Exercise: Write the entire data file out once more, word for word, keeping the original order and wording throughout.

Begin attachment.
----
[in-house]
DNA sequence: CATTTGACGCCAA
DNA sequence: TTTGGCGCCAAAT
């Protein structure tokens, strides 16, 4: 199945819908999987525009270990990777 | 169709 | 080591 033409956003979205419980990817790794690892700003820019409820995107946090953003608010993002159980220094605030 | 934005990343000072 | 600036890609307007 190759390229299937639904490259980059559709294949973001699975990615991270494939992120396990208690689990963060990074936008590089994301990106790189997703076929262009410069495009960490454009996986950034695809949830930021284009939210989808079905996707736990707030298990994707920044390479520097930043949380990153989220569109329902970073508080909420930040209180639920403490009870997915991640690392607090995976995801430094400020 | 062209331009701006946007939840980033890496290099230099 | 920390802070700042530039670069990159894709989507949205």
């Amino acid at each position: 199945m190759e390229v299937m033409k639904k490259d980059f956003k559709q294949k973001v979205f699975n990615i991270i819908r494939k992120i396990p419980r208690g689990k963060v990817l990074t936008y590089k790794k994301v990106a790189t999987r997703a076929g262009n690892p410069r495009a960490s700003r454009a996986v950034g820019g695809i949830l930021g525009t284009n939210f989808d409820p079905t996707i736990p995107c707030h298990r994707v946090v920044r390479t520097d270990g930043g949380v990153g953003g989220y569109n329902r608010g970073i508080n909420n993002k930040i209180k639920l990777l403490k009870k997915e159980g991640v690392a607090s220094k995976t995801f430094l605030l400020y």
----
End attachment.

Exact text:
[in-house]
DNA sequence: CATTTGACGCCAA
DNA sequence: TTTGGCGCCAAAT
């Protein structure tokens, strides 16, 4: 199945819908999987525009270990990777 | 169709 | 080591 033409956003979205419980990817790794690892700003820019409820995107946090953003608010993002159980220094605030 | 934005990343000072 | 600036890609307007 190759390229299937639904490259980059559709294949973001699975990615991270494939992120396990208690689990963060990074936008590089994301990106790189997703076929262009410069495009960490454009996986950034695809949830930021284009939210989808079905996707736990707030298990994707920044390479520097930043949380990153989220569109329902970073508080909420930040209180639920403490009870997915991640690392607090995976995801430094400020 | 062209331009701006946007939840980033890496290099230099 | 920390802070700042530039670069990159894709989507949205």
């Amino acid at each position: 199945m190759e390229v299937m033409k639904k490259d980059f956003k559709q294949k973001v979205f699975n990615i991270i819908r494939k992120i396990p419980r208690g689990k963060v990817l990074t936008y590089k790794k994301v990106a790189t999987r997703a076929g262009n690892p410069r495009a960490s700003r454009a996986v950034g820019g695809i949830l930021g525009t284009n939210f989808d409820p079905t996707i736990p995107c707030h298990r994707v946090v920044r390479t520097d270990g930043g949380v990153g953003g989220y569109n329902r608010g970073i508080n909420n993002k930040i209180k639920l990777l403490k009870k997915e159980g991640v690392a607090s220094k995976t995801f430094l605030l400020y």